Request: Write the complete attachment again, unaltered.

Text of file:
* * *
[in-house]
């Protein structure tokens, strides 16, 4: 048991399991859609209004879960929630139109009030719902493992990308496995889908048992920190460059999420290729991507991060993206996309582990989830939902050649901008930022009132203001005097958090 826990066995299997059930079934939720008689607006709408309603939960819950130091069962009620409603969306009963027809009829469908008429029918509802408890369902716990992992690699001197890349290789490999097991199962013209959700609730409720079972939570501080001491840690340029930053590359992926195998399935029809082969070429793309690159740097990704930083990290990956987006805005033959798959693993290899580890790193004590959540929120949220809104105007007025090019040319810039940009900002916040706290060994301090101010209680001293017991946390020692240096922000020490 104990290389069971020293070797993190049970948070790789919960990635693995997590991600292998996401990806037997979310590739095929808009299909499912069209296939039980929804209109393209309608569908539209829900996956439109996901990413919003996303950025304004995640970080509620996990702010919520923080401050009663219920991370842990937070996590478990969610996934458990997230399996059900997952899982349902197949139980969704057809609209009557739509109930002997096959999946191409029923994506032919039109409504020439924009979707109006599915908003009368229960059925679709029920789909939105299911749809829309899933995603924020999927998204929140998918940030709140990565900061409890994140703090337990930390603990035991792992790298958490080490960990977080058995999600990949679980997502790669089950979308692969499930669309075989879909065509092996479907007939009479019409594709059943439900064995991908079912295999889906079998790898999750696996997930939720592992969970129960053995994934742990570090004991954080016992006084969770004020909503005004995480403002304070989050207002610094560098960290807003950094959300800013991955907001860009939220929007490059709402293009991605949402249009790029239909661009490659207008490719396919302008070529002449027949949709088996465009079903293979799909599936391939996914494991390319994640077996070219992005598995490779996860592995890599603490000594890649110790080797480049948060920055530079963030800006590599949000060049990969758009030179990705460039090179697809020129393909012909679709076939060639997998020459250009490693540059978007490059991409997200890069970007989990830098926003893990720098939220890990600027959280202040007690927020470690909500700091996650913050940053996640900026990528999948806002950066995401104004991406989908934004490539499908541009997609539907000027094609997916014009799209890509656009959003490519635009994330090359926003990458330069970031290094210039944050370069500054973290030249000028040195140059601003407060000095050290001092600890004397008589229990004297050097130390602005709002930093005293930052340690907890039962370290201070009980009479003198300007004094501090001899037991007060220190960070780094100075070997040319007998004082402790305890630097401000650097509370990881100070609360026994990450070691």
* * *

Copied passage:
[in-house]
């Protein structure tokens, strides 16, 4: 048991399991859609209004879960929630139109009030719902493992990308496995889908048992920190460059999420290729991507991060993206996309582990989830939902050649901008930022009132203001005097958090 826990066995299997059930079934939720008689607006709408309603939960819950130091069962009620409603969306009963027809009829469908008429029918509802408890369902716990992992690699001197890349290789490999097991199962013209959700609730409720079972939570501080001491840690340029930053590359992926195998399935029809082969070429793309690159740097990704930083990290990956987006805005033959798959693993290899580890790193004590959540929120949220809104105007007025090019040319810039940009900002916040706290060994301090101010209680001293017991946390020692240096922000020490 104990290389069971020293070797993190049970948070790789919960990635693995997590991600292998996401990806037997979310590739095929808009299909499912069209296939039980929804209109393209309608569908539209829900996956439109996901990413919003996303950025304004995640970080509620996990702010919520923080401050009663219920991370842990937070996590478990969610996934458990997230399996059900997952899982349902197949139980969704057809609209009557739509109930002997096959999946191409029923994506032919039109409504020439924009979707109006599915908003009368229960059925679709029920789909939105299911749809829309899933995603924020999927998204929140998918940030709140990565900061409890994140703090337990930390603990035991792992790298958490080490960990977080058995999600990949679980997502790669089950979308692969499930669309075989879909065509092996479907007939009479019409594709059943439900064995991908079912295999889906079998790898999750696996997930939720592992969970129960053995994934742990570090004991954080016992006084969770004020909503005004995480403002304070989050207002610094560098960290807003950094959300800013991955907001860009939220929007490059709402293009991605949402249009790029239909661009490659207008490719396919302008070529002449027949949709088996465009079903293979799909599936391939996914494991390319994640077996070219992005598995490779996860592995890599603490000594890649110790080797480049948060920055530079963030800006590599949000060049990969758009030179990705460039090179697809020129393909012909679709076939060639997998020459250009490693540059978007490059991409997200890069970007989990830098926003893990720098939220890990600027959280202040007690927020470690909500700091996650913050940053996640900026990528999948806002950066995401104004991406989908934004490539499908541009997609539907000027094609997916014009799209890509656009959003490519635009994330090359926003990458330069970031290094210039944050370069500054973290030249000028040195140059601003407060000095050290001092600890004397008589229990004297050097130390602005709002930093005293930052340690907890039962370290201070009980009479003198300007004094501090001899037991007060220190960070780094100075070997040319007998004082402790305890630097401000650097509370990881100070609360026994990450070691």